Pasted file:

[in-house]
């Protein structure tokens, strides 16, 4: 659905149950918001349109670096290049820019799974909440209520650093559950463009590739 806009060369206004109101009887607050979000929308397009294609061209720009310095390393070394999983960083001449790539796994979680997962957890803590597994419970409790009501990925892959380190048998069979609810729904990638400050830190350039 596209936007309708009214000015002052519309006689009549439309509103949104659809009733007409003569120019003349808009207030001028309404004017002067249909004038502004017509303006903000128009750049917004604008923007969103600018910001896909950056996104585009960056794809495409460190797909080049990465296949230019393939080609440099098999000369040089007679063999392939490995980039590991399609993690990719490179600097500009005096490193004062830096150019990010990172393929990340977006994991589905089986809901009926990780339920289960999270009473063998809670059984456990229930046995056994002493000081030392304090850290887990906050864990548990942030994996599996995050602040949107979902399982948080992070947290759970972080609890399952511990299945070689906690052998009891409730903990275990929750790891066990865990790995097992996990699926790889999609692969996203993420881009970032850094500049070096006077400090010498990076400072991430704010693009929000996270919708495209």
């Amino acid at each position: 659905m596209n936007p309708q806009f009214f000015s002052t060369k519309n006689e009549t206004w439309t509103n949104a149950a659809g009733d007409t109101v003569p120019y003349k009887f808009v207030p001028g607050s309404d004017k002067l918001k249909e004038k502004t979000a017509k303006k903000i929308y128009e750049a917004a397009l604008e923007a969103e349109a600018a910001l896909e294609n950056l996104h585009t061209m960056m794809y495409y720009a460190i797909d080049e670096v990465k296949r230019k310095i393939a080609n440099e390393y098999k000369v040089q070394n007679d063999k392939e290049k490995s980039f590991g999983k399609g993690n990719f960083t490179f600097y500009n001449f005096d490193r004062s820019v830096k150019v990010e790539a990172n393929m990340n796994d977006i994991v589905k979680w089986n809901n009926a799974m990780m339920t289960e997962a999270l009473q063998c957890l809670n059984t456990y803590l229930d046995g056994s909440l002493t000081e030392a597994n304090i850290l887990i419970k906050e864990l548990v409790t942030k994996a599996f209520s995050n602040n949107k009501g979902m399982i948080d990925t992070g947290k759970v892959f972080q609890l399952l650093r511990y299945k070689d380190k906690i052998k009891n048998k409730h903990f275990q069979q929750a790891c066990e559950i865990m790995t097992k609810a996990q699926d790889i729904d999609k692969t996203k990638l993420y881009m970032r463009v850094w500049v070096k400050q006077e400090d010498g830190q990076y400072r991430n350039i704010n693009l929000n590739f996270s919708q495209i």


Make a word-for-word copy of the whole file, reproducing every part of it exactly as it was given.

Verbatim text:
[in-house]
């Protein structure tokens, strides 16, 4: 659905149950918001349109670096290049820019799974909440209520650093559950463009590739 806009060369206004109101009887607050979000929308397009294609061209720009310095390393070394999983960083001449790539796994979680997962957890803590597994419970409790009501990925892959380190048998069979609810729904990638400050830190350039 596209936007309708009214000015002052519309006689009549439309509103949104659809009733007409003569120019003349808009207030001028309404004017002067249909004038502004017509303006903000128009750049917004604008923007969103600018910001896909950056996104585009960056794809495409460190797909080049990465296949230019393939080609440099098999000369040089007679063999392939490995980039590991399609993690990719490179600097500009005096490193004062830096150019990010990172393929990340977006994991589905089986809901009926990780339920289960999270009473063998809670059984456990229930046995056994002493000081030392304090850290887990906050864990548990942030994996599996995050602040949107979902399982948080992070947290759970972080609890399952511990299945070689906690052998009891409730903990275990929750790891066990865990790995097992996990699926790889999609692969996203993420881009970032850094500049070096006077400090010498990076400072991430704010693009929000996270919708495209």
């Amino acid at each position: 659905m596209n936007p309708q806009f009214f000015s002052t060369k519309n006689e009549t206004w439309t509103n949104a149950a659809g009733d007409t109101v003569p120019y003349k009887f808009v207030p001028g607050s309404d004017k002067l918001k249909e004038k502004t979000a017509k303006k903000i929308y128009e750049a917004a397009l604008e923007a969103e349109a600018a910001l896909e294609n950056l996104h585009t061209m960056m794809y495409y720009a460190i797909d080049e670096v990465k296949r230019k310095i393939a080609n440099e390393y098999k000369v040089q070394n007679d063999k392939e290049k490995s980039f590991g999983k399609g993690n990719f960083t490179f600097y500009n001449f005096d490193r004062s820019v830096k150019v990010e790539a990172n393929m990340n796994d977006i994991v589905k979680w089986n809901n009926a799974m990780m339920t289960e997962a999270l009473q063998c957890l809670n059984t456990y803590l229930d046995g056994s909440l002493t000081e030392a597994n304090i850290l887990i419970k906050e864990l548990v409790t942030k994996a599996f209520s995050n602040n949107k009501g979902m399982i948080d990925t992070g947290k759970v892959f972080q609890l399952l650093r511990y299945k070689d380190k906690i052998k009891n048998k409730h903990f275990q069979q929750a790891c066990e559950i865990m790995t097992k609810a996990q699926d790889i729904d999609k692969t996203k990638l993420y881009m970032r463009v850094w500049v070096k400050q006077e400090d010498g830190q990076y400072r991430n350039i704010n693009l929000n590739f996270s919708q495209i």